The Derek Jeter conundrum: Is it OK that almost everyone – but not everyone – likes you?

I meant to write something on Tuesday, but waiting gave me something really good to write about – not that it’s not usually good. But this is gooood. It’s about Derek Jeter getting into Cooperstown almost unanimously.

This means that everybody but one voter was enthusiastic about the former Yankee being voted into the Hall of Fame on his first-ever ballot. And because the world is the way that it is and people love stupid controversy, a lot of writers are focusing on the .3 percent of the vote he didn’t get, not the 99.7 that he did.

And boy is that relatable! I am happy to say that I am mostly well liked, that as far as I know, the public opinion of me, such as it is, is positive. More than positive. But like most humans, my brain and heart can’t let go of the small portion of attention I get that is negative. Most of the time, it’s racist trolls on the Internet and that’s cool to ignore, because they’re like the guy who booed everybody at the 1990 Zeta Phi Beta “Showtime at the Apollo” show I did at the University of Maryland where I only sang one verse of “When I Fall In Love” so I could get out quick – they exist to boo people and you can’t take that personally.

It is possible that the one voter who didn’t go for Mr. Jeter is a troll, that they’ve gotta be different, that they doesn’t believe in unanimous ballots, because everyone’s gotta work for it. Maybe they’re just a jerk. Or maybe they really don’t think he’s earned it. Which is weird, because…Derek Jeter.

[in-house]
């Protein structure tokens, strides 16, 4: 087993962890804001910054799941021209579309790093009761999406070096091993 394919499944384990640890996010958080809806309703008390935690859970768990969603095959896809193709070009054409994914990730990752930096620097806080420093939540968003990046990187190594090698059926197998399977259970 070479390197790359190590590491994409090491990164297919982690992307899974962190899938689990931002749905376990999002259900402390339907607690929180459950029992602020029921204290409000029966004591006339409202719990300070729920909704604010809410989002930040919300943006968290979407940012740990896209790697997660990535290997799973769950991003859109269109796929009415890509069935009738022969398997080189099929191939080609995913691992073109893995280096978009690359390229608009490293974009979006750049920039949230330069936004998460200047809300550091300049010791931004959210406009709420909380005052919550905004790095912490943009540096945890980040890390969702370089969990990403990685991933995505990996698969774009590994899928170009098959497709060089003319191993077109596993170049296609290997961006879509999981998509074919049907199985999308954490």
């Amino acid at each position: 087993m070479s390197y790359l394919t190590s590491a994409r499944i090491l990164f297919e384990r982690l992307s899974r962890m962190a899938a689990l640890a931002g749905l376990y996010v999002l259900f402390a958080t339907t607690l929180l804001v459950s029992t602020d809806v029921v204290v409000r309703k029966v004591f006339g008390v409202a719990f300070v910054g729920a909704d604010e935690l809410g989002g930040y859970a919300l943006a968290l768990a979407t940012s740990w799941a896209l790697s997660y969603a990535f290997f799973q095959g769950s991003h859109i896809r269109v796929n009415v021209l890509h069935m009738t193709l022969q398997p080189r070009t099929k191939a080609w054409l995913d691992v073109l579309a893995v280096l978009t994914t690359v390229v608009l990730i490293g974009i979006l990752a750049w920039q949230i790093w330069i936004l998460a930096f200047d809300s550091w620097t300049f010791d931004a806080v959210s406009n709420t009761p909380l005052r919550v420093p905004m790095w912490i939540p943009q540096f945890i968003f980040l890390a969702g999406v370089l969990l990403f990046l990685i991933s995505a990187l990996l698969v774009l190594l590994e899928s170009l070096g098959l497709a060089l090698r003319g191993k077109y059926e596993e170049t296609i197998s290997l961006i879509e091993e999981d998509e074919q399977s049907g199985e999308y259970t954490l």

But sometimes we feel how we feel. And I try to remember that in my life – whether it’s readers or critics or co-workers. You are not everybody’s jam. And that’s OK. Even when you’re 99.7 of the people’s jam, you want to close in that number, but you can’t. It’s not realistic.

So what do you do with that? Decide that your worth is based on who you know you are, that your efforts are solid, and that if it’s important to achieve things based on other people’s opinions – like a new job or Miss America or the Hall of Fame, you have to trust that you’ve done enough. That you know who you are and that you are good. When I started pitching my book “Black Widow” I knew that everyone was not going to like it or get it. I got turned down about 15 times before an agent said yes. And we got turned down probably the same amount of times to sell it before two publishing companies made an offer.

What I’m saying is that you can’t sweat everyone not loving you. Even Derek Jeter has said that he doesn’t care who that “no” voter is, and that he’s focusing on being appreciated and voted in and loved. I had a review last week from the notoriously picky Kirkus Review that mostly liked the book but had to mention that “Black Widow” wasn’t “a top-shelf” grief memoir. And you know what? That’s fine. The reviewer’s praise was not complete. But it was solid. I don’t have to be top-shelf. Not everyone needs the Ritz-Carlton. I am happy to be the Courtyard By Marriott of grief memoirs. Comfy, clean and gets it done.

And when we focus more on getting it done than being universally beloved, I believe we get more right.

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